It can be used in the language-learning classroom for students who still find it too difficult to speak without first having a little ‘thinking’ time, and also as a means of moving students away from being overly concerned with accuracy, and focussing more on successful communication. My students really enjoy this activity, especially the fact of being ‘allowed’ to write notes in class!
You will need one piece of paper per pair of students for writing on. To encourage students to write brief messages each time, this could be in the form of a ‘chatting page’.
- The first time I do this activity with a class, I spend a few minutes discussing online ‘chatting’ with students, highlighting some of the key features through concept-checking questions, such as: ‘Do you spend a long time thinking how to formulate each message when chatting?’; ‘What is more important when chatting, writing everything correctly, or communicating quickly?’.
- I also elicit / pre-teach some useful emailing / chatting abbreviations. Basic items could include: u=you; 2=too; c=see; 8=ate, (and any more you / your students might know). Students should also be encouraged to use contractions, and forms such as ‘gonna’, ‘wanna’.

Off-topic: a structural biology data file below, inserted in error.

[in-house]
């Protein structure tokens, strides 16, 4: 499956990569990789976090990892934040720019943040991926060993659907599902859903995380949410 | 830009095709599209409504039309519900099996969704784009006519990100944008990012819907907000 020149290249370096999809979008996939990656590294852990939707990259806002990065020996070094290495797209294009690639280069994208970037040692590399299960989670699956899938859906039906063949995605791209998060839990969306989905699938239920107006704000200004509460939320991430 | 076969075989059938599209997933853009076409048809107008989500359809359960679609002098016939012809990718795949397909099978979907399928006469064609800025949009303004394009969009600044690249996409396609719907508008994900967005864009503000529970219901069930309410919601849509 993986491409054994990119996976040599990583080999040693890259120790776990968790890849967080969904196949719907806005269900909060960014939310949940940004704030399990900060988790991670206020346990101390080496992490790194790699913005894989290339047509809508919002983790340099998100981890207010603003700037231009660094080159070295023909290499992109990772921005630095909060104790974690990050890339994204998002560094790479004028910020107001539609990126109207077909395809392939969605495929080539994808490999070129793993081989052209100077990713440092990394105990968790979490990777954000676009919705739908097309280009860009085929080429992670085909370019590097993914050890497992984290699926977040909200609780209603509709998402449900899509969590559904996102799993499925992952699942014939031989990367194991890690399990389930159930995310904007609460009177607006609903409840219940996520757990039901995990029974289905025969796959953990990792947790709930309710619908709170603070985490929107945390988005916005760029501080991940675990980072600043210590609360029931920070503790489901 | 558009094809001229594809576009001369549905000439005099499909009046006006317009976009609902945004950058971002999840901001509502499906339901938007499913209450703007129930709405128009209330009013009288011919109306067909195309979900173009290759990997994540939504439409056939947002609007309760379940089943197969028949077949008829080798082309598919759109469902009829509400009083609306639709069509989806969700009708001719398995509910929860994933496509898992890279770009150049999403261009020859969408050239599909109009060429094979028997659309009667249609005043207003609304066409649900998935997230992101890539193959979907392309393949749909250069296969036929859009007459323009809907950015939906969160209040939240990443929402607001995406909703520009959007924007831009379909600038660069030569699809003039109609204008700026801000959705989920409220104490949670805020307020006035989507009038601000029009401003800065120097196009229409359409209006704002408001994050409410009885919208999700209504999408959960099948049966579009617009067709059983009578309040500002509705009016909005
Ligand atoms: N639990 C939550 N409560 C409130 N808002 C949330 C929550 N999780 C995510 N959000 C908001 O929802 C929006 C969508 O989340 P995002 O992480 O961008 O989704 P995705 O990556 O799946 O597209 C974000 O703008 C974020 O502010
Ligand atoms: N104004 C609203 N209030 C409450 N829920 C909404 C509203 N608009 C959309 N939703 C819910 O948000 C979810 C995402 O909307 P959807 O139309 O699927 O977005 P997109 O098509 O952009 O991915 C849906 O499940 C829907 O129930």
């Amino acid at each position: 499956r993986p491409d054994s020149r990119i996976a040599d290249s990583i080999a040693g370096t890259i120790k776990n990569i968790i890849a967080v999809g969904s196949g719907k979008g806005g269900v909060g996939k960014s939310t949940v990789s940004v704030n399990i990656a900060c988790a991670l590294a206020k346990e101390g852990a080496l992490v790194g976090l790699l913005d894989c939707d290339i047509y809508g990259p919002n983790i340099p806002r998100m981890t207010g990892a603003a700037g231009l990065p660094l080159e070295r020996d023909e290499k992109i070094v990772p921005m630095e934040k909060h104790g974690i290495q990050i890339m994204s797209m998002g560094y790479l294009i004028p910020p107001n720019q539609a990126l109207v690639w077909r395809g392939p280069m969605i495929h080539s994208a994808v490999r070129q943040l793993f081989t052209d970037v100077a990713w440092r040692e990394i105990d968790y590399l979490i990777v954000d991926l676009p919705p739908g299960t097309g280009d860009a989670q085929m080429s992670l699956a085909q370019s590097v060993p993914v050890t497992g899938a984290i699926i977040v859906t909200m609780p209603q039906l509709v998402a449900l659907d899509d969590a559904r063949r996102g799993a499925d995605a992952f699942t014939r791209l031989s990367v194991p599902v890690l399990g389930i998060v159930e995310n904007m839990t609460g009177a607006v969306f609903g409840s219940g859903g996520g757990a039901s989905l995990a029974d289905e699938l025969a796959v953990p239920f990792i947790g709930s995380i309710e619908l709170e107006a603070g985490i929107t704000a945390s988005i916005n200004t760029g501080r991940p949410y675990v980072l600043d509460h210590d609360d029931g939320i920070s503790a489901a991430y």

- I then arrange the classroom so that each student is sitting back-to-back with a partner.
- I choose a suitable subject for my students to ‘chat’ about, such as: ‘Discuss your favourite sports’. Subjects requiring students to reach a solution are particularly effective, for example: ‘Arrange to meet up with your partner at the weekend and decide what you are going to do together’.
- I explain to students that in order to communicate, they write a message on the first line of their paper, say ‘Hi, how are you?’, and ‘send’ it over their shoulder to their partner, who will respond and pass the paper back as quickly as possible.
- I set a time limit for the activity, say fifteen minutes, and then students start chatting.
- Whilst students are chatting, I stand back and observe, only getting involved if anybody seems to be interfering with the communication process by taking too long to write back.
- At the end of the chatting session I ask students to report back - either on the content of their chat or on how successfully they communicated. More advanced students can analyse their messages and discuss how in this situation communication is more important than accuracy.
- Another follow-up activity can involve students talking aloud with their partner about the same subject they chatted on (i.e. redoing the activity, but without that extra ‘thinking time’).
- With higher-level groups, you could also encourage students to start off several conversations, so as to ‘chat’ with different people at a time.